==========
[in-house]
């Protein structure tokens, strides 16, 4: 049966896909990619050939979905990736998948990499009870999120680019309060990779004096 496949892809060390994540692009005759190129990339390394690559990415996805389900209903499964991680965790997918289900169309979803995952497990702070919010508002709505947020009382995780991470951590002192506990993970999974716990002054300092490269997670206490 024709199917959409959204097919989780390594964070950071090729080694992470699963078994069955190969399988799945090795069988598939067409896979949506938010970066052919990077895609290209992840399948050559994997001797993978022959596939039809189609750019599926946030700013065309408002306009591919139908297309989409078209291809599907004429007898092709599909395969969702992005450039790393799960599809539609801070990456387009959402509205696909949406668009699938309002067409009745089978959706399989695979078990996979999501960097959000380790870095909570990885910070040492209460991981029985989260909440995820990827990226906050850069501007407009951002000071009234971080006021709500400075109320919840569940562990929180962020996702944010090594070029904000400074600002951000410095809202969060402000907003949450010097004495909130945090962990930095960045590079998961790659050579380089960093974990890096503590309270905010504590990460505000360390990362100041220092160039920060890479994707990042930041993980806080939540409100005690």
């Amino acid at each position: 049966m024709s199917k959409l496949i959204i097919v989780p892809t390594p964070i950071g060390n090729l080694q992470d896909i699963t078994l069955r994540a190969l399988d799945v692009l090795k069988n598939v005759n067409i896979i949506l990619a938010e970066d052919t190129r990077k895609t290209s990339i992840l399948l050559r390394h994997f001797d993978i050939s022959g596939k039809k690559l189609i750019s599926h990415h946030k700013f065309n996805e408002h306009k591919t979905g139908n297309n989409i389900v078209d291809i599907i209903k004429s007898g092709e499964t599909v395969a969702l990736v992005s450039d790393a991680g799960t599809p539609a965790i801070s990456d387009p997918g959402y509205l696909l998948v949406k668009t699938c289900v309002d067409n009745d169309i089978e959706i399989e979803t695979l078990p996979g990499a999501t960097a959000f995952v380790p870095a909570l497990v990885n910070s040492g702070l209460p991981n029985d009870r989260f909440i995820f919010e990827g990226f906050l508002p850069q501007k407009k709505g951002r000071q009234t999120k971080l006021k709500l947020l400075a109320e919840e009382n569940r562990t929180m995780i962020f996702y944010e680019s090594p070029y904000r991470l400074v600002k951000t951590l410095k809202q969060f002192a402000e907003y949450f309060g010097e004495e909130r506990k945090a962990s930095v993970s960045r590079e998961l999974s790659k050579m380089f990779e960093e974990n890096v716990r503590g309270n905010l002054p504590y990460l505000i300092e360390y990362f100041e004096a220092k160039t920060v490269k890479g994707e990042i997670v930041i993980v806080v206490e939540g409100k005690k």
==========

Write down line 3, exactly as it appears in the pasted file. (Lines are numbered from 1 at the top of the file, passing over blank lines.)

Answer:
């Amino acid at each position: 049966m024709s199917k959409l496949i959204i097919v989780p892809t390594p964070i950071g060390n090729l080694q992470d896909i699963t078994l069955r994540a190969l399988d799945v692009l090795k069988n598939v005759n067409i896979i949506l990619a938010e970066d052919t190129r990077k895609t290209s990339i992840l399948l050559r390394h994997f001797d993978i050939s022959g596939k039809k690559l189609i750019s599926h990415h946030k700013f065309n996805e408002h306009k591919t979905g139908n297309n989409i389900v078209d291809i599907i209903k004429s007898g092709e499964t599909v395969a969702l990736v992005s450039d790393a991680g799960t599809p539609a965790i801070s990456d387009p997918g959402y509205l696909l998948v949406k668009t699938c289900v309002d067409n009745d169309i089978e959706i399989e979803t695979l078990p996979g990499a999501t960097a959000f995952v380790p870095a909570l497990v990885n910070s040492g702070l209460p991981n029985d009870r989260f909440i995820f919010e990827g990226f906050l508002p850069q501007k407009k709505g951002r000071q009234t999120k971080l006021k709500l947020l400075a109320e919840e009382n569940r562990t929180m995780i962020f996702y944010e680019s090594p070029y904000r991470l400074v600002k951000t951590l410095k809202q969060f002192a402000e907003y949450f309060g010097e004495e909130r506990k945090a962990s930095v993970s960045r590079e998961l999974s790659k050579m380089f990779e960093e974990n890096v716990r503590g309270n905010l002054p504590y990460l505000i300092e360390y990362f100041e004096a220092k160039t920060v490269k890479g994707e990042i997670v930041i993980v806080v206490e939540g409100k005690k």